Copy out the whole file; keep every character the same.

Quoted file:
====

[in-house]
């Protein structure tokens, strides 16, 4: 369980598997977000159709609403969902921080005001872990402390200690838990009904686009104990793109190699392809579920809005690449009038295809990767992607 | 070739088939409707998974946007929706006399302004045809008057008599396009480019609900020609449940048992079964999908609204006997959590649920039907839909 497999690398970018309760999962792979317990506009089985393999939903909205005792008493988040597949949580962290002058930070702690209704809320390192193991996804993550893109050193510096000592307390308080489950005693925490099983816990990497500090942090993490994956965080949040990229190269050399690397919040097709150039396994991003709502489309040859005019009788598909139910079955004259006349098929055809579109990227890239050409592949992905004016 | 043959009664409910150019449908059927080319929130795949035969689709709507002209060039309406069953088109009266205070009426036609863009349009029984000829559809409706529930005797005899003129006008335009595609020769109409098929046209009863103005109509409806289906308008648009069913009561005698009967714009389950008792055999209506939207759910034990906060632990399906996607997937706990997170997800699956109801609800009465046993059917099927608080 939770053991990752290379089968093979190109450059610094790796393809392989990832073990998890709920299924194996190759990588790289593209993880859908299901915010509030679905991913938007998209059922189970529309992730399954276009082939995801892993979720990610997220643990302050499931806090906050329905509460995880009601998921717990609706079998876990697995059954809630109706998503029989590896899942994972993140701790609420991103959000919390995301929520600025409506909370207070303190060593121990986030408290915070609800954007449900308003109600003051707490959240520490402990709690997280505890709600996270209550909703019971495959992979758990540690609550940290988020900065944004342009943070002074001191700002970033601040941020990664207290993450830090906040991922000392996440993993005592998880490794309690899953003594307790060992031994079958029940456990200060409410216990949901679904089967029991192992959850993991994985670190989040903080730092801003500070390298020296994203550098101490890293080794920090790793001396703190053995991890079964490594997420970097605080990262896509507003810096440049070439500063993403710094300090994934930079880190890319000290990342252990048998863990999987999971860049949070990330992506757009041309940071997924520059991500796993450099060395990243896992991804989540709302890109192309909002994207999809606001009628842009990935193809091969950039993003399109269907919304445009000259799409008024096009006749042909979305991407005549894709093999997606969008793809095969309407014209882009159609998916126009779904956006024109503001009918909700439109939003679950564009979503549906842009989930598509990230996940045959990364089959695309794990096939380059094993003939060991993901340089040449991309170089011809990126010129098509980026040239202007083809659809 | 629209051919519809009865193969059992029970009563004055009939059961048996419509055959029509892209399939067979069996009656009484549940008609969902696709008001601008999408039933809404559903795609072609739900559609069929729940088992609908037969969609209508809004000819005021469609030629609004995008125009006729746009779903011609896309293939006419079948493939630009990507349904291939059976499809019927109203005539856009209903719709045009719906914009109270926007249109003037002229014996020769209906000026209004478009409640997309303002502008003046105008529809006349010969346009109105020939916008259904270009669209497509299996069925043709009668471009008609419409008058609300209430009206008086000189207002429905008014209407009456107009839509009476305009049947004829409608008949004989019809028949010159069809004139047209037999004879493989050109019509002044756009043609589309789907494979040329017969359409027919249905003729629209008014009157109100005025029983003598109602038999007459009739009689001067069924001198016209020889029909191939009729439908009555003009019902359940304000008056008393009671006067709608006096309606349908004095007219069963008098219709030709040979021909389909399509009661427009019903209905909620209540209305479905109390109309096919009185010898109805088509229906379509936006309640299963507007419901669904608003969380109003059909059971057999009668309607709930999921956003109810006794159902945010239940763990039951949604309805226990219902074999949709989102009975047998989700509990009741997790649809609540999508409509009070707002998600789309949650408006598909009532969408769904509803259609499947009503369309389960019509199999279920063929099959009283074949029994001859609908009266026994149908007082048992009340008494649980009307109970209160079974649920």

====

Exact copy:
[in-house]
């Protein structure tokens, strides 16, 4: 369980598997977000159709609403969902921080005001872990402390200690838990009904686009104990793109190699392809579920809005690449009038295809990767992607 | 070739088939409707998974946007929706006399302004045809008057008599396009480019609900020609449940048992079964999908609204006997959590649920039907839909 497999690398970018309760999962792979317990506009089985393999939903909205005792008493988040597949949580962290002058930070702690209704809320390192193991996804993550893109050193510096000592307390308080489950005693925490099983816990990497500090942090993490994956965080949040990229190269050399690397919040097709150039396994991003709502489309040859005019009788598909139910079955004259006349098929055809579109990227890239050409592949992905004016 | 043959009664409910150019449908059927080319929130795949035969689709709507002209060039309406069953088109009266205070009426036609863009349009029984000829559809409706529930005797005899003129006008335009595609020769109409098929046209009863103005109509409806289906308008648009069913009561005698009967714009389950008792055999209506939207759910034990906060632990399906996607997937706990997170997800699956109801609800009465046993059917099927608080 939770053991990752290379089968093979190109450059610094790796393809392989990832073990998890709920299924194996190759990588790289593209993880859908299901915010509030679905991913938007998209059922189970529309992730399954276009082939995801892993979720990610997220643990302050499931806090906050329905509460995880009601998921717990609706079998876990697995059954809630109706998503029989590896899942994972993140701790609420991103959000919390995301929520600025409506909370207070303190060593121990986030408290915070609800954007449900308003109600003051707490959240520490402990709690997280505890709600996270209550909703019971495959992979758990540690609550940290988020900065944004342009943070002074001191700002970033601040941020990664207290993450830090906040991922000392996440993993005592998880490794309690899953003594307790060992031994079958029940456990200060409410216990949901679904089967029991192992959850993991994985670190989040903080730092801003500070390298020296994203550098101490890293080794920090790793001396703190053995991890079964490594997420970097605080990262896509507003810096440049070439500063993403710094300090994934930079880190890319000290990342252990048998863990999987999971860049949070990330992506757009041309940071997924520059991500796993450099060395990243896992991804989540709302890109192309909002994207999809606001009628842009990935193809091969950039993003399109269907919304445009000259799409008024096009006749042909979305991407005549894709093999997606969008793809095969309407014209882009159609998916126009779904956006024109503001009918909700439109939003679950564009979503549906842009989930598509990230996940045959990364089959695309794990096939380059094993003939060991993901340089040449991309170089011809990126010129098509980026040239202007083809659809 | 629209051919519809009865193969059992029970009563004055009939059961048996419509055959029509892209399939067979069996009656009484549940008609969902696709008001601008999408039933809404559903795609072609739900559609069929729940088992609908037969969609209508809004000819005021469609030629609004995008125009006729746009779903011609896309293939006419079948493939630009990507349904291939059976499809019927109203005539856009209903719709045009719906914009109270926007249109003037002229014996020769209906000026209004478009409640997309303002502008003046105008529809006349010969346009109105020939916008259904270009669209497509299996069925043709009668471009008609419409008058609300209430009206008086000189207002429905008014209407009456107009839509009476305009049947004829409608008949004989019809028949010159069809004139047209037999004879493989050109019509002044756009043609589309789907494979040329017969359409027919249905003729629209008014009157109100005025029983003598109602038999007459009739009689001067069924001198016209020889029909191939009729439908009555003009019902359940304000008056008393009671006067709608006096309606349908004095007219069963008098219709030709040979021909389909399509009661427009019903209905909620209540209305479905109390109309096919009185010898109805088509229906379509936006309640299963507007419901669904608003969380109003059909059971057999009668309607709930999921956003109810006794159902945010239940763990039951949604309805226990219902074999949709989102009975047998989700509990009741997790649809609540999508409509009070707002998600789309949650408006598909009532969408769904509803259609499947009503369309389960019509199999279920063929099959009283074949029994001859609908009266026994149908007082048992009340008494649980009307109970209160079974649920």